It has been good to read Three Rings in the time of lockdown, not only because it is a great joy in itself, but because of the variety and richness of its references ... Mendelsohn’s book has gathered into its net, in a way that is both smooth and sharp, many of the great books across time, and has given them a new significance in a fresh and dazzling context ... it is a performance of considerable magic ... Mendelsohn uses a great galaxy of words for his own circling technique. Some of these are: whirl, twist, weave, spin, spiral, twine, entangle, involute, digress, elaborate. It sounds like a mighty powerful dance. And so it is ... Reading Three Rings was for me one of the richest reading experiences I have had for a while.
... a brief but bountiful mashup of criticism, literary biography, craft essay and personal history. As always, the author’s voice blends authority with considerable warmth and charm, luring readers into his complex intellectual enthusiasms ... If Three Rings were only a survey of circular narratives, it would be interesting enough, as Mr. Mendelsohn has honed a prose style that is nuanced yet clear, without a hint of pedantry, and one is always glad to learn what he has to teach. But he’s after something more ambitious here than a literary jeu d’esprit. Adding memoir and biography, he reminds himself and his readers that books are vulnerable objects. They are all too easily banned, burned, buried among collapsing civilizations, and forgotten. Even if books engender other books, there are no guarantees for their own survival ... Mr. Mendelsohn tempers monumentality with injections of autobiography. In a meditation on Calypso’s cave, for instance, he wonders whether his lifelong fear of enclosed spaces might be a symptom of inherited trauma. These snippets of memoir might appear to be digressions. But, like the Odyssey, they come around ... a short but profoundly moving work, clings with the same tenacity to a belief in the regenerative power of literature. Companionably and creatively, it reaches back through eras of wars and plagues and cataclysms to offer readers a reassuringly long view of the vigor of the Odyssey, the book that launched a thousand books.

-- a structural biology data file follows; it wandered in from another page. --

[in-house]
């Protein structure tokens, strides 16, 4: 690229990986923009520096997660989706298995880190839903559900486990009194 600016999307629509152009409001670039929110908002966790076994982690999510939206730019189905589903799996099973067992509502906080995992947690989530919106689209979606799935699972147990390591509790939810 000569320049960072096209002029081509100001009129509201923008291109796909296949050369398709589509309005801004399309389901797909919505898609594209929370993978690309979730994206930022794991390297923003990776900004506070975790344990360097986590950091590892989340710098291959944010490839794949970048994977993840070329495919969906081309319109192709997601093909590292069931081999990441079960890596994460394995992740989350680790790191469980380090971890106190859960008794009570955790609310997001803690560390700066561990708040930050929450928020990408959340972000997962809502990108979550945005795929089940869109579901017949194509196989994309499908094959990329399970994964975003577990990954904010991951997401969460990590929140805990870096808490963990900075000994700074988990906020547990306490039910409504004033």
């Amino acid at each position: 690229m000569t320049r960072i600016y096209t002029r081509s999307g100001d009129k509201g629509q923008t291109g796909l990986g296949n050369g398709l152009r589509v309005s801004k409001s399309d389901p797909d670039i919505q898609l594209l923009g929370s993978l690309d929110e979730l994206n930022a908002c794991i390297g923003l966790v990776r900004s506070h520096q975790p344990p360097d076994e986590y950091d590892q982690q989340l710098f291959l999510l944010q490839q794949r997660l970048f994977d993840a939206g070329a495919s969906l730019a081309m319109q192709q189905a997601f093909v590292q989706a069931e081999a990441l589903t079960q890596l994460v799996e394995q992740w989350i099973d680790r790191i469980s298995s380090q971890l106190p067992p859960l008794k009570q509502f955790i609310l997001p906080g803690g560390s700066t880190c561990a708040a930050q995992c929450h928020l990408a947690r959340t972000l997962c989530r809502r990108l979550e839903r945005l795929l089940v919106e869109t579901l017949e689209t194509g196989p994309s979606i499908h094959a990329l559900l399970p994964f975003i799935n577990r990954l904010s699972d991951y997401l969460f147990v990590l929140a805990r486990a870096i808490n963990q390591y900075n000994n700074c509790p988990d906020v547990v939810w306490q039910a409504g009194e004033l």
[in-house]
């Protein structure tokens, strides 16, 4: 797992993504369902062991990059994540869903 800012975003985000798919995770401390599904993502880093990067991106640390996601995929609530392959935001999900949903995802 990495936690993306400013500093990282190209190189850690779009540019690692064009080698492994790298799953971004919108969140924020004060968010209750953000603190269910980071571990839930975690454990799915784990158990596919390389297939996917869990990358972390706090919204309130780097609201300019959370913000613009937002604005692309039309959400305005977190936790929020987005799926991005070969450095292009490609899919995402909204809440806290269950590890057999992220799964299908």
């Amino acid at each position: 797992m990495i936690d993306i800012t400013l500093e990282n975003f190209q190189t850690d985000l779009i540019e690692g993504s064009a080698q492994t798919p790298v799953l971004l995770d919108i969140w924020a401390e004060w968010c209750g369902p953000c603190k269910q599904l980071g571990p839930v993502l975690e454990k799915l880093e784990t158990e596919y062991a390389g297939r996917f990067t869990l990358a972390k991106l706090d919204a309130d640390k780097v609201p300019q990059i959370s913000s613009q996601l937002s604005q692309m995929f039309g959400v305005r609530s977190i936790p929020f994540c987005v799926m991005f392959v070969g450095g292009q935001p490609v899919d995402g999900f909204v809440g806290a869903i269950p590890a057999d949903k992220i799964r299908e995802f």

This luminous narrative, in which the tales of each of Mendelsohn’s three chosen exiled writers appealingly intertwine, is about many things—memory, literature, family, immigration, and religion—and it ends where it began, with a 'wanderer' entering 'an unknown city after a long voyage' ... This slender, exquisite book rewards on many levels.
Bringing together memoir, history, and literary analysis, critic Mendelsohn delivers a fine study of digression, exile, and circularity ... Mendelsohn’s talent with descriptive detail brings his work alive, such as repeated descriptions of Auerbach, while exiled in Istanbul, gazing through a palace window over the turquoise Sea of Marmara. Mendelsohn never fails to entertain as he takes the reader across thousands of years’ worth of literature and lives.